LABOUR leader Sir Keir Starmer has ruled out any hope of a referendum on Irish re-unification should he become the UK's next prime minister.

Starmer was interviewed by BBC News NI ahead of the Labour Party Conference kicking off this weekend.

Asked about the Northern Ireland's position within the UK, Starmer said: "I don't think we're anywhere near that kind of question."

He added: "It's absolutely hypothetical. It's not even on the horizon."

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Starmer has previously said that he would campaign to maintain Northern Ireland as part of the UK if a referendum were to be held in his lifetime, but his comments cast doubt on whether such an event could ever take place.

It follows the news that the Labour leader - and former Remain campaigner - is keen to re-negotiate a deal with the EU over Brexit in the event he becomes UK prime minister.

Questions therefore remain as to the future of Northern Ireland's relationship with the EU, if circumstances were to shift and any changes were agreed on the Irish Sea Border which currently exists.

The current situation has resulted in Northern Ireland being left without a devolved government, as members of the Democratic Unionist Party (DUP) have refused to take their seats in Stormont.

The National: Stormont

The Labour leader ruled out entirely the possibility of a Swiss-style deal - which would see the UK adhering to EU rules with the oversight of the European Court of Justice.

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Starmer said: "I'm not interested in a deal that puts the UK in a position of being a rule taker."

"Our rules must be made in Westminster, according to the national interest of the UK as a whole.

"I am interested in resolving some of the outstanding issues. And obviously, that will mean making progress on things like the Windsor [Framework] agreement - the protocol - because that was a step in the right direction, which is why we said we would support it.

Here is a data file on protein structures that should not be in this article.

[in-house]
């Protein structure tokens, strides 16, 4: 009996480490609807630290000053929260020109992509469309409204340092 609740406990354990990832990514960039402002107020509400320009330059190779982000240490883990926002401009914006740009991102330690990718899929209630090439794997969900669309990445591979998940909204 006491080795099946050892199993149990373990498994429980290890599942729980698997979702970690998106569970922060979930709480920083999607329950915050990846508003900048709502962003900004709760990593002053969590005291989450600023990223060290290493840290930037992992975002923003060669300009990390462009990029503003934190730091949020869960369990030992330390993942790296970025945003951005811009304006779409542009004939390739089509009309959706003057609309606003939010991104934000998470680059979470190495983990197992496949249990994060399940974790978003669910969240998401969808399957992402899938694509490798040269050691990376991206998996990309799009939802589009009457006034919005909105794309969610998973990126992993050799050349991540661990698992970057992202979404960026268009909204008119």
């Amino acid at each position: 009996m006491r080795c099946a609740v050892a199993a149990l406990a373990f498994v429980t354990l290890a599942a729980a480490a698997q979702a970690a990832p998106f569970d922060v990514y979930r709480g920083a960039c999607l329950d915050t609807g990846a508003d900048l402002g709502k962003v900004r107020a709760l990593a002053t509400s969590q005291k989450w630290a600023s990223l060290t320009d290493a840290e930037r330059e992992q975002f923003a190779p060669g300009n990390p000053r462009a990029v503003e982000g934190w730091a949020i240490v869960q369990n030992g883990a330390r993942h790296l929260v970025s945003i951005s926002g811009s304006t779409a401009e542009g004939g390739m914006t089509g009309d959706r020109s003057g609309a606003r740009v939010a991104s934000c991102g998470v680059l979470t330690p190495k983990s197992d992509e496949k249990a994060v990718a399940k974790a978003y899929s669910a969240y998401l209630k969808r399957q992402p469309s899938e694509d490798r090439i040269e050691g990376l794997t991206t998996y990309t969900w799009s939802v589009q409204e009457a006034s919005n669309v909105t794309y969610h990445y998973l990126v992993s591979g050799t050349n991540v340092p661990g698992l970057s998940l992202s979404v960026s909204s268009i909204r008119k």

"So it's quite clear that there can be improvements and I think in Northern Ireland in particular, there will be a lot of interest in whether we cannot have some measures which take away some of these still remaining tensions that are very obviously there."

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Starmer said that returning a devolved government to the Stormont Assembly as quickly possible would be the driving force behind his Northern Ireland policy, stating that the UK Government must play the role of an "honest broker".

He said: "We've talked to all the political parties in Northern Ireland, as you know, and as you would expect, so I'm well aware of the issues the DUP have and I think there are ways to resolve them," he said.

"The wrong thing to do is to simply say there are issues that need resolving. The right thing to do is to get in the room and resolve.

"There's one further thing that I think is important. I did work in Northern Ireland for five years, with the Policing Board and the police service, and I know that the role of the UK government as honest broker is crucial in finding agreement, where it may not appear it's there initially.

"I'm worried that our government has moved away from that honest broker role."